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Discussion Starter #1
What do you all think about adjustable rear sights? I am considering purchasing an adjustable rear sight for both my P95 & P97. Just wanted to get opinions before deciding on a brand or type. I think the rear adjustable sight would suffice without the need to replace the front. Thoughts?
 

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Adjustable sights on a semi-auto pistol are not "value added" in most semi-autos. The slide slamming back and forth will demo all but the best and even the best ones can drift. Except for target grade guns (which Rugers aren't) there really isn't much need for an adjustable sight. Revolvers can shoot a host of different bullet weights and power levels and really "need" adjustable sights to track with the loads. On the other hand, pistols require about the same power level loads to function properly so most ammo will shoot close to the same POI. For self defense, adjustable sights are "snaggers" and just get in the way. The front sight must be considerably taller to align with the higher profile adjustable rear sights. As such, the gun becomes "unfriendly" to holsters. Most shooters prefer fixed sights because they stay put, are a lower profile, and maintain close to the same POI for most loads.
 

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Iowegan said it in detail.....to me ,bottom line is the 'purpose' for which one uses ANY particular firearm...if it is for target shooting , then by all means an adjustable sight.
For combat, defense use, maybe even duty , then a "fixed" sight, you are NOT about to stop and holler at any bad guy to "hold it" while I adjust my sights.............how far away are you?
Me, for carry , or defense have even had guns with NO front sight at all, cause I am an 'instict 'shooter and can "hit" what I am looking at..........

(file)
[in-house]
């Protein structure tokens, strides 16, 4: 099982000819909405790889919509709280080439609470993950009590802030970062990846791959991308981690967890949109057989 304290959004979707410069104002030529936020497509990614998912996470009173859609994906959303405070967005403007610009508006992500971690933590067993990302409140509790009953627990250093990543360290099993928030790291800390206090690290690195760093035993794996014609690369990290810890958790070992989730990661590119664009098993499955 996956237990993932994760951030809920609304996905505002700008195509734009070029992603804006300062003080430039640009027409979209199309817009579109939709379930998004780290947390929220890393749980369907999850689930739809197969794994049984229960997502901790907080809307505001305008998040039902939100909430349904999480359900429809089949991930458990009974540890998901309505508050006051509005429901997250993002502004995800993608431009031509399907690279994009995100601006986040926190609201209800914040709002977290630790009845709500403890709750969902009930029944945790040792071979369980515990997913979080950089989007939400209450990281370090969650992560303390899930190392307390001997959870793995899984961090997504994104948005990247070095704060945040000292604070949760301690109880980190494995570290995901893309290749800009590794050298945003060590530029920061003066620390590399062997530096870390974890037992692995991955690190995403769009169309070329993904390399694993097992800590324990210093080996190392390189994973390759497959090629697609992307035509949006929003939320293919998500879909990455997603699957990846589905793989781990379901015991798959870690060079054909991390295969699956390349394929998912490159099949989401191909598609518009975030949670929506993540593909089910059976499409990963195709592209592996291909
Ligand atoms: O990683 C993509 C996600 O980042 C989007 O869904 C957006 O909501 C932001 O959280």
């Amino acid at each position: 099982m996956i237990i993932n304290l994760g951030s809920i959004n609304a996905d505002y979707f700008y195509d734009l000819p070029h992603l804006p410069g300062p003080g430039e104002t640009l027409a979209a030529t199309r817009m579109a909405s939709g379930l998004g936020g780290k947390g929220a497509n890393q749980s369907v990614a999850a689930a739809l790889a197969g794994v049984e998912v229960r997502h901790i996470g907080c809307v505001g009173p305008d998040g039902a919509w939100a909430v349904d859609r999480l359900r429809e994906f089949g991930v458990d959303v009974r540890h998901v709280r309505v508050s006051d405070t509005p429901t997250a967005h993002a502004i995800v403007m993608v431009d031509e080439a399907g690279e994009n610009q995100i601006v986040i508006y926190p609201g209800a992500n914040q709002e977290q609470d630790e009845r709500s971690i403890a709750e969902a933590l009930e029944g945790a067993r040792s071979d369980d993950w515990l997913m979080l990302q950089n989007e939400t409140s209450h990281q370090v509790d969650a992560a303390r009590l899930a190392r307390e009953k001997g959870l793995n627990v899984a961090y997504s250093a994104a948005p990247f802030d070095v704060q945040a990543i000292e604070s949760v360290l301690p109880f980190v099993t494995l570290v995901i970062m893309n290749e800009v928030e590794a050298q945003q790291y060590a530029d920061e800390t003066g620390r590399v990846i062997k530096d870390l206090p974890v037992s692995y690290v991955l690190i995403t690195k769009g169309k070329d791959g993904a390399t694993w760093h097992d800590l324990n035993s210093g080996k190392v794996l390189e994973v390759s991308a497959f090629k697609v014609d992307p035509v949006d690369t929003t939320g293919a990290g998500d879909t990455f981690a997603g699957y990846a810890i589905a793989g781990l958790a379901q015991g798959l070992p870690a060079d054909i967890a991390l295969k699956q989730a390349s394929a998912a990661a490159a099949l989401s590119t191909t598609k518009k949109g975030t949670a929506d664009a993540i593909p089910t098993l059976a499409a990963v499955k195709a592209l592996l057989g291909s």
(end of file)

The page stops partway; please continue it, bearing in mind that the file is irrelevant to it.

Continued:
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Discussion Starter #5
Novak is exactly who I was looking at. I may not get any at all, but those are the ones I was looking at for their durability and low profile.
 

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Look at XOSystems out of Ft. Worth, Tx.---they have quick picture sights with an open v and a big ball front that line up fast-originally for big game snap shots but now available for pistols and revolvers-good for bifocle-aged eyes...
 

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I don't care about adjustable sights but I'm thinking about looking into night sites for my guns. I was looking at some tht belonged toan LEO's service pistol (Beretta) and think my old ees would like them.
 

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TnTut, Before you go out and spend big $$$ for night sights, try a gun that already has them. I made a big mistake and installed a set of Trijicons on my Beretts 96. They present a lousy sight picture in day light, when I do nearly all of my practice. At night, they do indeed glow but when it is dark enought to see the glow, you can't see the target.

A much better solution for a day/night gun is a laser. I mounted a set of laser grips on my S&W 686. During day light, the factory iron sights work quite well. In subdued light, the laser is the cat's meow. The laser doesn't project very well during full day light but at night you can see it way past the range of the gun. Crimson Trace grips aren't cheap but they sure do work for me.
 

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Ditto on the XO sights-they are fast for day and bright at night-a po-boy's answer....Iowegan-I picked up a Jframe demo of the CT Lasergrips at the gun shop and "drew" from my pocket-aimed a la Bill Jordan from the point where I cleared my pocket, and drilled the doorknob from about 20'---took several other snap shots and fell in love-gotta have them on my M649 2" and any other revolver I shoot that they're made for-if you've trained to "throw" the shot at the target-they cut your time in little tiny pieces-well worth the money.
 

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Let us know how that laser grip works fer' ya'...I've got sort of a swap pendin' that'll get me a set for my uniform duty weapon ( Beretta .40 ).

I think Iowegan makes a valid point...at some point you've got to illuminate your target. Usually that's done with bright "white" light. Wonder about efficiency of laser vs. nitesights when you factor in artificial illumination. We have nite qualification at least once a year, but my only experience has been with std sights and std. night sights...never yet w/laser...
 

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I've always shot one-handed, leaving the other free for the light-have no interest on my barrel "looking" for me-the chance of a startle response causing the trigger to squeeze when the hand's already squeezing the light switch ain't gonna happen with me...too old to re-train...most of my work was graveyards and the gun followed the light----that's the way I like it. Laser would be bright enough at night not to wash out from the flashlight-what a team!!
 
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